Thursday, May 8, 2014

The adventures of an unlikely gigolo

John Turturro wrote and directed Fading Gigolo, a comedy built around the notion that attractive women would pay an obscure florist, played by Turturro, to have sex with them.

The movie's sexual antics, which take place with women played by Sharon Stone and Sofia Vergara, are supplemented by a more appealing strain of comedy.

Toward the end of the movie, Woody Allen -- who plays Turturro's pimp Murray -- is dragged before a court of Brooklyn-based Hasidic rabbis who charge him with corrupting the morals of a beautiful, gap-toothed widow (Vanessa Paradis).

Murray's troubles start when he convinces Paradis's Avigal, who's also a member of the Hasidic community, to visit Turturro's Fioravante.

In a series of tender massage scenes, Fioravante awakens the widow's dormant senses. Avigal begins to overcome her grief and isolation.

The odd relationship between Fioravante and Avigal displeases Dovi (Liev Schreiber). He's the leader of a Hasidic neighborhood crime patrol, and he wants to marry Avigal, who seems to have had a half dozen or so children.

Although Fading Gigolo qualifies as a bona fide mess, it contains moments that suggest how close Tuturro came to finding a tone that perfectly reflects the hodgepodge quality of contemporary life.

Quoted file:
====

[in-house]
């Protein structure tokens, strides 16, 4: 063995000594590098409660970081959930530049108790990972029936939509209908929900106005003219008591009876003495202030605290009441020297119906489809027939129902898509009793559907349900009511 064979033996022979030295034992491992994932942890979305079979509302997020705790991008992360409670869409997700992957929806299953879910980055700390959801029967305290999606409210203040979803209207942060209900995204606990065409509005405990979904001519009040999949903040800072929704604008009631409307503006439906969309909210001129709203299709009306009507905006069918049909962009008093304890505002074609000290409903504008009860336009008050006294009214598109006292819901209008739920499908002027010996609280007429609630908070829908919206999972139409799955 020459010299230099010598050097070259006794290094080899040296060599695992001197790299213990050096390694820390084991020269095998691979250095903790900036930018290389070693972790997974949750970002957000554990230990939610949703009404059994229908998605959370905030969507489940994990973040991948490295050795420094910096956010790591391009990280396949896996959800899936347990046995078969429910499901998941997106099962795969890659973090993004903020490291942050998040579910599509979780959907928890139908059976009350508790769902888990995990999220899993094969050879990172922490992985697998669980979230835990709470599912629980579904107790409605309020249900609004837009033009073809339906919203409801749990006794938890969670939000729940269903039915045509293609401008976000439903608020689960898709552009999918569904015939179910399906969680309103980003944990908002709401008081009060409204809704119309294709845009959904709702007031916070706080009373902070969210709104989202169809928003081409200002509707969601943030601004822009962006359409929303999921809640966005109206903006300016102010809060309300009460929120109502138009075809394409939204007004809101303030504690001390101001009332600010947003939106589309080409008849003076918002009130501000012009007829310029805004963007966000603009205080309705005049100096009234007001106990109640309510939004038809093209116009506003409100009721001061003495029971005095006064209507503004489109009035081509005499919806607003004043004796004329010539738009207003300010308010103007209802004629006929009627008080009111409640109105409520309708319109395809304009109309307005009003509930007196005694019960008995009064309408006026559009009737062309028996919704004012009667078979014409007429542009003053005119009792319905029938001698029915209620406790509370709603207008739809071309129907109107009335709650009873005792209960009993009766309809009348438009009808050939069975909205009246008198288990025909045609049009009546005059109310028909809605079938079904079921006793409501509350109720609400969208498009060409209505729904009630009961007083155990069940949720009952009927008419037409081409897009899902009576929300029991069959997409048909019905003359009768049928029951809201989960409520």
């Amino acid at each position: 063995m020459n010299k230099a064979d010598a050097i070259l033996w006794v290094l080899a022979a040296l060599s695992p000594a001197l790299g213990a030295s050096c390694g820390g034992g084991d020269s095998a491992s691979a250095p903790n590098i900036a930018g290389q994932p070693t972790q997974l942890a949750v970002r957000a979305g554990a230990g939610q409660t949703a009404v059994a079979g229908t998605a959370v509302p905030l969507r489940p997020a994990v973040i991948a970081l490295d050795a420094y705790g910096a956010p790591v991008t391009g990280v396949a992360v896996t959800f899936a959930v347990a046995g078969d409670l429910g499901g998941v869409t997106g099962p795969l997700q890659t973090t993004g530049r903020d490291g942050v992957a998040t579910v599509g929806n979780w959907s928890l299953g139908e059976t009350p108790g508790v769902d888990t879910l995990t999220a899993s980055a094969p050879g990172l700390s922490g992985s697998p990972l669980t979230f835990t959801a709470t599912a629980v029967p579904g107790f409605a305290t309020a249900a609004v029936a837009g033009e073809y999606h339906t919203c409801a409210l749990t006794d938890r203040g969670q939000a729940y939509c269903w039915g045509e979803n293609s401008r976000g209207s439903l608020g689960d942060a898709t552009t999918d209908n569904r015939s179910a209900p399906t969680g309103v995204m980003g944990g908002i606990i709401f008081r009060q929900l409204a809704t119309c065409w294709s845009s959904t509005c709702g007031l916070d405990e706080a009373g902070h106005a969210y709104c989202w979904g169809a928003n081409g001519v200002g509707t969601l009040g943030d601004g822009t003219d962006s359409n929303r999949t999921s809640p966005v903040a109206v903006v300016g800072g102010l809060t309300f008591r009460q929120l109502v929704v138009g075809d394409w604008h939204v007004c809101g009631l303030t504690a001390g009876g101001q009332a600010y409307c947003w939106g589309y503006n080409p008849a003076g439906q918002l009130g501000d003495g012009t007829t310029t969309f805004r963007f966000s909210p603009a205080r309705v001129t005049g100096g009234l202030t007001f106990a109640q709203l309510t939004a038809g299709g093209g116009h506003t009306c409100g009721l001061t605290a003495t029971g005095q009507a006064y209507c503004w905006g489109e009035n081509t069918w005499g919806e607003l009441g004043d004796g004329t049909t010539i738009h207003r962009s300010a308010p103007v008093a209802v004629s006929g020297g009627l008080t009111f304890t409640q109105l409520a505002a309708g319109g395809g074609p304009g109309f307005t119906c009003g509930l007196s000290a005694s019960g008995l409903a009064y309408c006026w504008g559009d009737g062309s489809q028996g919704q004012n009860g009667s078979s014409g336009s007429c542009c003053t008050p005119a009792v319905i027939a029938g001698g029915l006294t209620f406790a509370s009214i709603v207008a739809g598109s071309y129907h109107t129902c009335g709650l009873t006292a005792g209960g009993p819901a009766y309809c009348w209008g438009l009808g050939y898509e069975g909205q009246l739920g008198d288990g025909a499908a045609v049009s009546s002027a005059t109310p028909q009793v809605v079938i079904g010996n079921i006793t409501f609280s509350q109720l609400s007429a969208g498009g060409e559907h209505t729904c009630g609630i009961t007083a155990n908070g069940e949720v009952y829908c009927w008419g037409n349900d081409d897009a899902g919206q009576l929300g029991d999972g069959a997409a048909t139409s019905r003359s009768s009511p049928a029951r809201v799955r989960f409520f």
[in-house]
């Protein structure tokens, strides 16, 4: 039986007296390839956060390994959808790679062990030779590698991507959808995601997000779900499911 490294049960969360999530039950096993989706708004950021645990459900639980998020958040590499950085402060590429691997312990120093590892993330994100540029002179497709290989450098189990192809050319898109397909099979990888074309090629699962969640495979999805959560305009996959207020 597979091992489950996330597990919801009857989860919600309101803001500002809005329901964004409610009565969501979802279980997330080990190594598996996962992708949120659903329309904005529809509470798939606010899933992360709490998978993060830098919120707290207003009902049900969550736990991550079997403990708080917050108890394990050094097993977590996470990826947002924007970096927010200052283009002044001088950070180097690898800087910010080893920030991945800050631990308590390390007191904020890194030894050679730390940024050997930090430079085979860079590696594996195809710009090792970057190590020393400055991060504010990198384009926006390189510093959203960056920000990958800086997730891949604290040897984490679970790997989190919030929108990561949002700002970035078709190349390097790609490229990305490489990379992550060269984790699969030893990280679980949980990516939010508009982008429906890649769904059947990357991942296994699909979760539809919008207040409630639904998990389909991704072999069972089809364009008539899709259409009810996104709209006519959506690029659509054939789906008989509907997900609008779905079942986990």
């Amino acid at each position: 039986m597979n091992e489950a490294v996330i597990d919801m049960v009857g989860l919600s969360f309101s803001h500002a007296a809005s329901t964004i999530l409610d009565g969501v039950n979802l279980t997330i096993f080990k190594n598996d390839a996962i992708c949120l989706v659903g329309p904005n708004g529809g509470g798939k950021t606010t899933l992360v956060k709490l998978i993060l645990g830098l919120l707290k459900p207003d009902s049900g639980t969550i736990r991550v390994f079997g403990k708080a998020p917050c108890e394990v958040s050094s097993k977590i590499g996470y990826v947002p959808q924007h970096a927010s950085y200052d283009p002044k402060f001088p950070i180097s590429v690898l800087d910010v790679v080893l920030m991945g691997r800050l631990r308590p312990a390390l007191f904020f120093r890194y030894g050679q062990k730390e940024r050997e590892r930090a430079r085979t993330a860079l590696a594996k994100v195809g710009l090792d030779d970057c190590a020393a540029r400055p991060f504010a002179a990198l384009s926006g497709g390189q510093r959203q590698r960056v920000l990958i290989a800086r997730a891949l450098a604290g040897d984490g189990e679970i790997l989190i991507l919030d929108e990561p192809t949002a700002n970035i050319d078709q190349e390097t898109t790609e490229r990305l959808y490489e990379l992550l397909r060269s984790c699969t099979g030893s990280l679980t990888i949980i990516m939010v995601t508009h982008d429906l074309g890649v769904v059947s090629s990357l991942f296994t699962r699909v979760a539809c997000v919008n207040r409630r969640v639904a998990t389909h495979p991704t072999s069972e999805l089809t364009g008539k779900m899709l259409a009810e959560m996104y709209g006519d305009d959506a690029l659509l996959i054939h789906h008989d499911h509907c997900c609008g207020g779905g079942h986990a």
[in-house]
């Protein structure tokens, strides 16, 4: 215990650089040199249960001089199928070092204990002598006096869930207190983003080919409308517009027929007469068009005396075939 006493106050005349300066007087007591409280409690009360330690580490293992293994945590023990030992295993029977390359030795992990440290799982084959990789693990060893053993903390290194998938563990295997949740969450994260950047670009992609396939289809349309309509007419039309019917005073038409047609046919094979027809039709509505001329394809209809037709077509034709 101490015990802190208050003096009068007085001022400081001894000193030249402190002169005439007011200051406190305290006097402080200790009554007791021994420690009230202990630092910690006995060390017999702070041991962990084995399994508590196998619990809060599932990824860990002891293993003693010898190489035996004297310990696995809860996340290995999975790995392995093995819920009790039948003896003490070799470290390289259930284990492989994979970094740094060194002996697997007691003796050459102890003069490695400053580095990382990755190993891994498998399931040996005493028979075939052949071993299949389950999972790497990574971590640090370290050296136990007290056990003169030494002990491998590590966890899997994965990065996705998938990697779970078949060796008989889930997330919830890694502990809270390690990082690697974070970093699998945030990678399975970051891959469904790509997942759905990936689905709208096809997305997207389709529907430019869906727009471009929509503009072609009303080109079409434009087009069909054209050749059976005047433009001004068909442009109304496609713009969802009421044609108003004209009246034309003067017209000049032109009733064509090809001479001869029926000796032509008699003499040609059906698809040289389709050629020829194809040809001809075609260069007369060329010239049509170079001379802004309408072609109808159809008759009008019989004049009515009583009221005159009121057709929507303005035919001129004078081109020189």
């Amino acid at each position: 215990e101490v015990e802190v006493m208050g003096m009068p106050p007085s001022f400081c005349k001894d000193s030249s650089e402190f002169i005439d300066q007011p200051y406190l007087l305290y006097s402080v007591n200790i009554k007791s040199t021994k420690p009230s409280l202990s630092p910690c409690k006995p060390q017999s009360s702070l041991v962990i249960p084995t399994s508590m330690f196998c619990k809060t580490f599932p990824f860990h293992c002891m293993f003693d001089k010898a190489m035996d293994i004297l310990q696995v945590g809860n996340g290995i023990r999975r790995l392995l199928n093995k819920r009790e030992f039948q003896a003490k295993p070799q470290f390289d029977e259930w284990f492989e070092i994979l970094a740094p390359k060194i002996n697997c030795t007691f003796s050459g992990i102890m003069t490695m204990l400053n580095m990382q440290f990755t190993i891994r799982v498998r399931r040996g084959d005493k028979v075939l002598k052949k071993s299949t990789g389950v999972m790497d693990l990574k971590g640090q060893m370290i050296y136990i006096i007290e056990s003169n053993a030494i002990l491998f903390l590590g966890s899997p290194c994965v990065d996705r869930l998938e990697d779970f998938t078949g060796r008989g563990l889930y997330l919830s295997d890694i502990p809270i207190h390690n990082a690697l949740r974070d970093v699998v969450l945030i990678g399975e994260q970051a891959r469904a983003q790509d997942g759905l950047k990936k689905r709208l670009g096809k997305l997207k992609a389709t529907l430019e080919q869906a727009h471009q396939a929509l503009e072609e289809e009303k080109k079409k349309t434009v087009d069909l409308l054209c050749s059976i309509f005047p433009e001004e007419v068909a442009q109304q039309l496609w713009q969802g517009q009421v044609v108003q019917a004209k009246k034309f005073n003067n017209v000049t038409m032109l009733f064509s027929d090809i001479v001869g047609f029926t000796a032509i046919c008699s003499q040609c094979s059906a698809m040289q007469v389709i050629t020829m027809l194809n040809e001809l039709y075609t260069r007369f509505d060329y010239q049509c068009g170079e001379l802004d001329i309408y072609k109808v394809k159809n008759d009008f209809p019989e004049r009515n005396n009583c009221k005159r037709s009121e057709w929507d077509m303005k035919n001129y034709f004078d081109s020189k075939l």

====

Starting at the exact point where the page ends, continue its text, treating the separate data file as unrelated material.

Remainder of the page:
Perhaps to emphasize the notion of blurring ethnic boundaries, Allen's Murray lives with a black woman (Tonya Pinkins) who has four sons, a relationship that seems almost incidental to anything else in the film.

I say all of this as a way of expressing fondness for a movie that I can't defend as a success.

Turturro's Fioravante is a quiet, almost stoic man, perhaps the wrong main character in a film that (in my view) needed to surrender to its wackiness, to thoroughly embrace the comic humanity of a moment when so many lines are being erased and so many new lines have yet to be drawn.

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